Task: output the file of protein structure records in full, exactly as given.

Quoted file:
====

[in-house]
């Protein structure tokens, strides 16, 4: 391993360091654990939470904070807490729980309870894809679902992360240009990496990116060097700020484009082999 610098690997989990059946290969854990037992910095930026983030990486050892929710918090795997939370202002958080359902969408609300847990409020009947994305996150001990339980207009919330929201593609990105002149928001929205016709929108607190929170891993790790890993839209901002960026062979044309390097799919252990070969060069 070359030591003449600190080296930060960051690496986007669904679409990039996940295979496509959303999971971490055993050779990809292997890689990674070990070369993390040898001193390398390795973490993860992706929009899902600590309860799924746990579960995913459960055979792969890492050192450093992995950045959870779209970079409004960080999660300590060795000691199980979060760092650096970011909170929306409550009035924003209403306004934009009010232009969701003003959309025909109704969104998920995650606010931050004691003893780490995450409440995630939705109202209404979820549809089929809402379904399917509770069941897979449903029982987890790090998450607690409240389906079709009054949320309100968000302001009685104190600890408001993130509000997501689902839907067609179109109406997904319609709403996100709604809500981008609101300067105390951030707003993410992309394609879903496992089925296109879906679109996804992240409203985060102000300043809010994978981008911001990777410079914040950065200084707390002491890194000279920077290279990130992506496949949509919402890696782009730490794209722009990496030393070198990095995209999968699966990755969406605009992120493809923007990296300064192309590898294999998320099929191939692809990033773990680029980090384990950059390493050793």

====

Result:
[in-house]
């Protein structure tokens, strides 16, 4: 391993360091654990939470904070807490729980309870894809679902992360240009990496990116060097700020484009082999 610098690997989990059946290969854990037992910095930026983030990486050892929710918090795997939370202002958080359902969408609300847990409020009947994305996150001990339980207009919330929201593609990105002149928001929205016709929108607190929170891993790790890993839209901002960026062979044309390097799919252990070969060069 070359030591003449600190080296930060960051690496986007669904679409990039996940295979496509959303999971971490055993050779990809292997890689990674070990070369993390040898001193390398390795973490993860992706929009899902600590309860799924746990579960995913459960055979792969890492050192450093992995950045959870779209970079409004960080999660300590060795000691199980979060760092650096970011909170929306409550009035924003209403306004934009009010232009969701003003959309025909109704969104998920995650606010931050004691003893780490995450409440995630939705109202209404979820549809089929809402379904399917509770069941897979449903029982987890790090998450607690409240389906079709009054949320309100968000302001009685104190600890408001993130509000997501689902839907067609179109109406997904319609709403996100709604809500981008609101300067105390951030707003993410992309394609879903496992089925296109879906679109996804992240409203985060102000300043809010994978981008911001990777410079914040950065200084707390002491890194000279920077290279990130992506496949949509919402890696782009730490794209722009990496030393070198990095995209999968699966990755969406605009992120493809923007990296300064192309590898294999998320099929191939692809990033773990680029980090384990950059390493050793």